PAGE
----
If an employee is on sick leave or another type of statutory leave (such as maternity leave), which makes them unable to take their holiday entitlement in the leave year, they must then be allowed to carry some of it over to the next year’s leave.
With sick leave, the employer needs only to allow them to carry 4 weeks over. With maternity leave, the employer must allow the employee to carry over the whole amount.
*Case law means that if an employee does not take their annual leave during their sick leave, they are still entitled to take it for up to 18 months from the end of the leave year in which it was accrued.
What if staff are sick during annual leave
If an employee is sick during annual leave, there is nothing in theory to prevent them from taking their holiday entitlement when they are sick.
Employees do not have a legal right to cancel their holiday request to take sick leave. However, if the employee was genuinely sick and they have provided you with notification and evidence, then you may treat the time off as sick leave. This is because if they have been ill during time off, then they may not have had the break from work that they may have needed.
Refusing a request
Rules for requesting annual leave are at the employer’s discretion and should be included in your annual leave policy. The policy should set out the procedure for making a request, notification requirements and can even set a cap on the number of staff who can be off at the same time.
Even if you do not have this policy, you are still able refuse requests if you cannot accommodate them. But to do this, you will need to give the employee counter notice in writing (as least as many day’s notice as the leave that has been requested) that they cannot take annual leave on that particular day.
When you are refusing an annual leave request, you must be certain that you have done so fairly and that you haven’t discriminated against the employee.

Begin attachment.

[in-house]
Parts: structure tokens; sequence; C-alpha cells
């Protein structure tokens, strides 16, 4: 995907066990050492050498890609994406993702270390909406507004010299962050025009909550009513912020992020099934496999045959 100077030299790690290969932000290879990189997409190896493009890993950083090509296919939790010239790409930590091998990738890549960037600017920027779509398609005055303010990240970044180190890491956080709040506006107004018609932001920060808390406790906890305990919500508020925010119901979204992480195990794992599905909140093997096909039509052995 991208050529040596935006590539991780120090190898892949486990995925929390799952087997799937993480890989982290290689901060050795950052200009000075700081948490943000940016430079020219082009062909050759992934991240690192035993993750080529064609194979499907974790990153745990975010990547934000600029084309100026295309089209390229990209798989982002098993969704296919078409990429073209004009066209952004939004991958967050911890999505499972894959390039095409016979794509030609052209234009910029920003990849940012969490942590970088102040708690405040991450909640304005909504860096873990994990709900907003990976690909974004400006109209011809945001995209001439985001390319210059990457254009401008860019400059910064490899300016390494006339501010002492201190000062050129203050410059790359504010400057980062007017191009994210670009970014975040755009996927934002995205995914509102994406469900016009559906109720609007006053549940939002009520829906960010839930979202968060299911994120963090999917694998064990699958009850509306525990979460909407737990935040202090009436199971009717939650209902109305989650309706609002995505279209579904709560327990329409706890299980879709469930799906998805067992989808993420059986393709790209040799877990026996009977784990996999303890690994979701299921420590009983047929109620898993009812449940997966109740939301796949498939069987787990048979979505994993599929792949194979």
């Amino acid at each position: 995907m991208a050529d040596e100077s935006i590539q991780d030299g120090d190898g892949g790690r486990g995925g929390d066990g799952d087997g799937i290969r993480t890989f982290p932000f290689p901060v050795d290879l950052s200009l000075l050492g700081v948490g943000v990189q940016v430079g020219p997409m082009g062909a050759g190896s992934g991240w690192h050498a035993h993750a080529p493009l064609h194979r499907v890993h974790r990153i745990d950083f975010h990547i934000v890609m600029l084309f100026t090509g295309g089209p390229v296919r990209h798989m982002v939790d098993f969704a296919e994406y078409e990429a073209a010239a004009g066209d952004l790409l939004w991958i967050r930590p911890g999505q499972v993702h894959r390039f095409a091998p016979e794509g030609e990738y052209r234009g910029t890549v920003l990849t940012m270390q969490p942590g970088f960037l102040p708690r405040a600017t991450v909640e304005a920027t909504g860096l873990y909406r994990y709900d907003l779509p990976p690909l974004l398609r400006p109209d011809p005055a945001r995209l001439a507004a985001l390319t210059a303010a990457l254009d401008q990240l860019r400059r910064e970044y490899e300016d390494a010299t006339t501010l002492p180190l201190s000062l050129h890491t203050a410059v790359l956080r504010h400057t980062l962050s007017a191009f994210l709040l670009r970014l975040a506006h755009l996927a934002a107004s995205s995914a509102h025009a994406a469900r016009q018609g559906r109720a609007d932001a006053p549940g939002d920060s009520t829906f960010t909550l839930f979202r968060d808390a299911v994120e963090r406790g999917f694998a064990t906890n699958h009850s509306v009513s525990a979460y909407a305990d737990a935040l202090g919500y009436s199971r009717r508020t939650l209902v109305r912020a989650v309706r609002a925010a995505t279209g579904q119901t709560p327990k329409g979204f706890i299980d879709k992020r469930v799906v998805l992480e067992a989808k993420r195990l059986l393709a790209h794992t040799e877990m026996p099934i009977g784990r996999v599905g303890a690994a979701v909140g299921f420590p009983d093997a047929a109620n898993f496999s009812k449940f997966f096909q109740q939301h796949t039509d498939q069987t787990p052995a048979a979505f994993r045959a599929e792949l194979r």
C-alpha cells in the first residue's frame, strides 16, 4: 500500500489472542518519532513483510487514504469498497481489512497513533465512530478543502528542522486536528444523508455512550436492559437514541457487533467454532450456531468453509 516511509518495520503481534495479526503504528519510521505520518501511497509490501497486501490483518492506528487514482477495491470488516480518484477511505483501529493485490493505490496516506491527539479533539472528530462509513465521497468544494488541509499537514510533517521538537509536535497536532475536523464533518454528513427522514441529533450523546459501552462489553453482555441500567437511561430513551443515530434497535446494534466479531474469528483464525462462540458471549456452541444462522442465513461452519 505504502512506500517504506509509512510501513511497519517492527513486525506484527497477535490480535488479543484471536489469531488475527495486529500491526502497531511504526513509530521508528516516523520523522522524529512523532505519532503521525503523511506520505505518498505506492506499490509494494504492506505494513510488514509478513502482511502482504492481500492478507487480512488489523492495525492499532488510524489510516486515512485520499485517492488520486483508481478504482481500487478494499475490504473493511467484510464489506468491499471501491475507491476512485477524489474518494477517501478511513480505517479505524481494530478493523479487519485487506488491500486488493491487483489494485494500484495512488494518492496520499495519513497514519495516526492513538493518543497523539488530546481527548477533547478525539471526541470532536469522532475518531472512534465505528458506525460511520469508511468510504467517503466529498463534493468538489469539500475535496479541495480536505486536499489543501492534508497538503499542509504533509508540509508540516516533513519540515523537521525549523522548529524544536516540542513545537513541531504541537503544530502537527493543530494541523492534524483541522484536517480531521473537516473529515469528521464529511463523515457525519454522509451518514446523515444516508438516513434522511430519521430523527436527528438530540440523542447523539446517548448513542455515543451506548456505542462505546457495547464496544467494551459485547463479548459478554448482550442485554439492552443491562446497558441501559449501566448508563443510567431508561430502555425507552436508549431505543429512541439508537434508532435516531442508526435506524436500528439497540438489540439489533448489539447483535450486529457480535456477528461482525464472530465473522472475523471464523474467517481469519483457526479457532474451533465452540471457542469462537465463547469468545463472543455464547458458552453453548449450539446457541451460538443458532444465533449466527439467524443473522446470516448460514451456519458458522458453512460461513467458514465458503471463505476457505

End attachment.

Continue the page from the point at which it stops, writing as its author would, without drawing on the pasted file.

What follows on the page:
Imposing a period of holiday
Some companies choose to have a period of annual shutdown, for example at Christmas or during wet months if their work is dependent on dry weather conditions.
Therefore, you may wish to enforce a period of holiday and you can do so as long as you give at least twice as much notice as the length of the leave. For example, one week of imposed holiday would require 2 weeks’ notice. You can also impose a period of holiday at different times for different employees to ensure that annual leave is spread out and there are enough people to cover any busy periods.
The end of a contract
When a contract of employment ends, employees may not have taken all of the holidays that they have accrued in that leave year. Annual leave entitlement cannot be substituted by payment in lieu of this, the only exception to this being where the employee’s contract comes to an end.
If an employee does not receive pay for any accrued but untaken holidays, they can make a claim for unlawful deductions from wages. When working out the payment, remember that if the employee is working their notice, annual leave will continue to accrue during this period.
If an employee leaves you in the middle of a leave year having taken more holiday than they have accrued at the time of their termination, then you can deduct this from their final salary provided that the contract of employment includes a clause which states this.
As you will see, annual leave is much more complex than it may at first appear and there are common pitfalls which you should be aware of as an employer. Please do get in touch with me if you need help with managing your own annual leave policy.